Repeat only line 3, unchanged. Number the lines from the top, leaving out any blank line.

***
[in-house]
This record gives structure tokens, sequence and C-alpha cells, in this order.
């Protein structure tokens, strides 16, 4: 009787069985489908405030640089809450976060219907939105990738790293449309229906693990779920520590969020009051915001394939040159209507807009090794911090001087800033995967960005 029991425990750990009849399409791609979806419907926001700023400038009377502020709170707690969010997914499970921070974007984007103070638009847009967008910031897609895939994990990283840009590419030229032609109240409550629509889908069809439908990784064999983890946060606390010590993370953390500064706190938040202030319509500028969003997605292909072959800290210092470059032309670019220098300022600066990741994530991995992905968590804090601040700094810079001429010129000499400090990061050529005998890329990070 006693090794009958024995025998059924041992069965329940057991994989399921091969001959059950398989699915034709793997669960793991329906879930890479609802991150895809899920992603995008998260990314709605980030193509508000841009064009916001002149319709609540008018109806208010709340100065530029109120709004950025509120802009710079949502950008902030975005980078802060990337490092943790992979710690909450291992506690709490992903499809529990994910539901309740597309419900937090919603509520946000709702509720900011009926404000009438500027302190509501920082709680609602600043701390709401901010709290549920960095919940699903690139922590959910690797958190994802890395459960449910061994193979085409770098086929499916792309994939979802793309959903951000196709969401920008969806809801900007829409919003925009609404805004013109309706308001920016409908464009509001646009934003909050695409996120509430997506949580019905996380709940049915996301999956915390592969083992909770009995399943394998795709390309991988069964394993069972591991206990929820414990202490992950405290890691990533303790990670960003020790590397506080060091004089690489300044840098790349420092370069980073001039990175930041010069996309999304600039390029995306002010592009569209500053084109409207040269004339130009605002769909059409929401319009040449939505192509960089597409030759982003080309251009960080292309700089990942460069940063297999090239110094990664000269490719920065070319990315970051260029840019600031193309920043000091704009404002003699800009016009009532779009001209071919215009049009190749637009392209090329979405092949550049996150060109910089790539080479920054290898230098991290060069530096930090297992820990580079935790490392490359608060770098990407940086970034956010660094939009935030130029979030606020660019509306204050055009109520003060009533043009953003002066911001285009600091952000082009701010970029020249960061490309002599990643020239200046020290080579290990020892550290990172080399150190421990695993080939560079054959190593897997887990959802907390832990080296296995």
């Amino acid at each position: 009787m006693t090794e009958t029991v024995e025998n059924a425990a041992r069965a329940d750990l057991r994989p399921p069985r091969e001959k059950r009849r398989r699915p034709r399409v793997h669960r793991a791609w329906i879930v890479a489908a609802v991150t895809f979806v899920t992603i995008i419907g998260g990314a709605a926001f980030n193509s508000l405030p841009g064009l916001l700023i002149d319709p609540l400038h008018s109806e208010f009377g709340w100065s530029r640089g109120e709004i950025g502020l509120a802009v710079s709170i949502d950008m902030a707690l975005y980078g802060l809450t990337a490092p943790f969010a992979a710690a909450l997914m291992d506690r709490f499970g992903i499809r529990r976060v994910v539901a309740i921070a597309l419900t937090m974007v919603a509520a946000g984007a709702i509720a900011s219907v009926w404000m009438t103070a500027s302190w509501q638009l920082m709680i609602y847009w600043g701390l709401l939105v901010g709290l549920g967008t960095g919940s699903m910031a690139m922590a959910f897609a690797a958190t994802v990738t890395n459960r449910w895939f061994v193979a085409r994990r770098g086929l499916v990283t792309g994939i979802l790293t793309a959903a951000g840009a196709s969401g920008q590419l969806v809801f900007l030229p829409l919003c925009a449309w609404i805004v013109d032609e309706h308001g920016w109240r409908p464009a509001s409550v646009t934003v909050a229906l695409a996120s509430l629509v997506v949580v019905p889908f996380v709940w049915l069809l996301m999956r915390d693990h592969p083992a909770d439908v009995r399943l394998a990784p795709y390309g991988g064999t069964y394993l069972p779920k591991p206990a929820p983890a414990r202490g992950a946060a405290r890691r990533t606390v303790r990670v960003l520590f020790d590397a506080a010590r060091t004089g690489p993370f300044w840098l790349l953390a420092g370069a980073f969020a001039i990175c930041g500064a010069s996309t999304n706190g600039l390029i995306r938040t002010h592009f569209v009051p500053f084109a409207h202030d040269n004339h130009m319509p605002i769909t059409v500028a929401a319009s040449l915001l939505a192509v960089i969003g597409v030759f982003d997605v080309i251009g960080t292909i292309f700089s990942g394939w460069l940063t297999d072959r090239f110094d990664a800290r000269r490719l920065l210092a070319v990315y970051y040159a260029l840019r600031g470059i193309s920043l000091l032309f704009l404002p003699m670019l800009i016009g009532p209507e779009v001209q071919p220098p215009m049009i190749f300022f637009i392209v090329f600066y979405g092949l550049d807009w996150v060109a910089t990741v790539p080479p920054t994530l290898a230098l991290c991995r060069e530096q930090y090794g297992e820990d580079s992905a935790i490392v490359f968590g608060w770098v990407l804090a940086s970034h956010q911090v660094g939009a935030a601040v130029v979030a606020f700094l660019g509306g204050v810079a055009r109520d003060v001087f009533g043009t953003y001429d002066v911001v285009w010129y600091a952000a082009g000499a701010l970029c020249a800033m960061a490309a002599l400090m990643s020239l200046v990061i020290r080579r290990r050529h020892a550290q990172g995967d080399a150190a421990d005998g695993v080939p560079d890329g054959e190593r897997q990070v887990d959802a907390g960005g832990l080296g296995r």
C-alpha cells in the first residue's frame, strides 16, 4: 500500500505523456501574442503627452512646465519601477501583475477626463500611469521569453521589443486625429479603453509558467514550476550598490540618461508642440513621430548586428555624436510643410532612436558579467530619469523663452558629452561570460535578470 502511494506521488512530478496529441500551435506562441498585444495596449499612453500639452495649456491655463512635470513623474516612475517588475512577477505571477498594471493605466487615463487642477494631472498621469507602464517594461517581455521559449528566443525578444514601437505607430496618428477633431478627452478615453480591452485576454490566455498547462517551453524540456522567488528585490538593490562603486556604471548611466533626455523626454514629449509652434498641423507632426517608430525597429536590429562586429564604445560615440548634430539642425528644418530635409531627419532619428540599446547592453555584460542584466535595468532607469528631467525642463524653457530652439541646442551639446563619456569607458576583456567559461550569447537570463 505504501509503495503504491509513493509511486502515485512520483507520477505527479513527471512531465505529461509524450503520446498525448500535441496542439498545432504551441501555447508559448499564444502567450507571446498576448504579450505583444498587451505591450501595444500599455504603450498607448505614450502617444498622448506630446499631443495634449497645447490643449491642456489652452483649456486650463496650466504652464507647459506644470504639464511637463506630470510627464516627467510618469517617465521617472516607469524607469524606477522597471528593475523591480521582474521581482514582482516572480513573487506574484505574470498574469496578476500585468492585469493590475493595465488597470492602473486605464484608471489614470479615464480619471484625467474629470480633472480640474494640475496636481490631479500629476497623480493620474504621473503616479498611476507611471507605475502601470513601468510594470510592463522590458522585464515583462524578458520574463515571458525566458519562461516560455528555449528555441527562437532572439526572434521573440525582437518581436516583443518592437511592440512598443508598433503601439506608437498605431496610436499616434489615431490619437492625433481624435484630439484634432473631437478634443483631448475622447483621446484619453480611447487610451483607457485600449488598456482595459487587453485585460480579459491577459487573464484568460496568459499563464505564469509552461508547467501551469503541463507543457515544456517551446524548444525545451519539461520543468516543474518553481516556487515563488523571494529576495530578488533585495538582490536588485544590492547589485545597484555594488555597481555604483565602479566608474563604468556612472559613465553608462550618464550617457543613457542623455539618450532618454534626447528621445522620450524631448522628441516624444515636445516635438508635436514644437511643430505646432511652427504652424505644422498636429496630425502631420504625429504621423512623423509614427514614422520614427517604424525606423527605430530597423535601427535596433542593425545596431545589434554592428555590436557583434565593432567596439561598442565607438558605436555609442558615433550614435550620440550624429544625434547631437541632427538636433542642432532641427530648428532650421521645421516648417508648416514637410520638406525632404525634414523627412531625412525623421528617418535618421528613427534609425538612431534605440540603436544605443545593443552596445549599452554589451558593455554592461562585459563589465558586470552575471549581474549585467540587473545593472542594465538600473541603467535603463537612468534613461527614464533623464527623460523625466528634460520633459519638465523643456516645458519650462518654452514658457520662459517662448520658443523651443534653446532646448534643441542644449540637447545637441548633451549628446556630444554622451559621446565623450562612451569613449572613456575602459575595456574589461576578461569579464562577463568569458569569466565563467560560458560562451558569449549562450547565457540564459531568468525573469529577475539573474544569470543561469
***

């Protein structure tokens, strides 16, 4: 009787069985489908405030640089809450976060219907939105990738790293449309229906693990779920520590969020009051915001394939040159209507807009090794911090001087800033995967960005 029991425990750990009849399409791609979806419907926001700023400038009377502020709170707690969010997914499970921070974007984007103070638009847009967008910031897609895939994990990283840009590419030229032609109240409550629509889908069809439908990784064999983890946060606390010590993370953390500064706190938040202030319509500028969003997605292909072959800290210092470059032309670019220098300022600066990741994530991995992905968590804090601040700094810079001429010129000499400090990061050529005998890329990070 006693090794009958024995025998059924041992069965329940057991994989399921091969001959059950398989699915034709793997669960793991329906879930890479609802991150895809899920992603995008998260990314709605980030193509508000841009064009916001002149319709609540008018109806208010709340100065530029109120709004950025509120802009710079949502950008902030975005980078802060990337490092943790992979710690909450291992506690709490992903499809529990994910539901309740597309419900937090919603509520946000709702509720900011009926404000009438500027302190509501920082709680609602600043701390709401901010709290549920960095919940699903690139922590959910690797958190994802890395459960449910061994193979085409770098086929499916792309994939979802793309959903951000196709969401920008969806809801900007829409919003925009609404805004013109309706308001920016409908464009509001646009934003909050695409996120509430997506949580019905996380709940049915996301999956915390592969083992909770009995399943394998795709390309991988069964394993069972591991206990929820414990202490992950405290890691990533303790990670960003020790590397506080060091004089690489300044840098790349420092370069980073001039990175930041010069996309999304600039390029995306002010592009569209500053084109409207040269004339130009605002769909059409929401319009040449939505192509960089597409030759982003080309251009960080292309700089990942460069940063297999090239110094990664000269490719920065070319990315970051260029840019600031193309920043000091704009404002003699800009016009009532779009001209071919215009049009190749637009392209090329979405092949550049996150060109910089790539080479920054290898230098991290060069530096930090297992820990580079935790490392490359608060770098990407940086970034956010660094939009935030130029979030606020660019509306204050055009109520003060009533043009953003002066911001285009600091952000082009701010970029020249960061490309002599990643020239200046020290080579290990020892550290990172080399150190421990695993080939560079054959190593897997887990959802907390832990080296296995």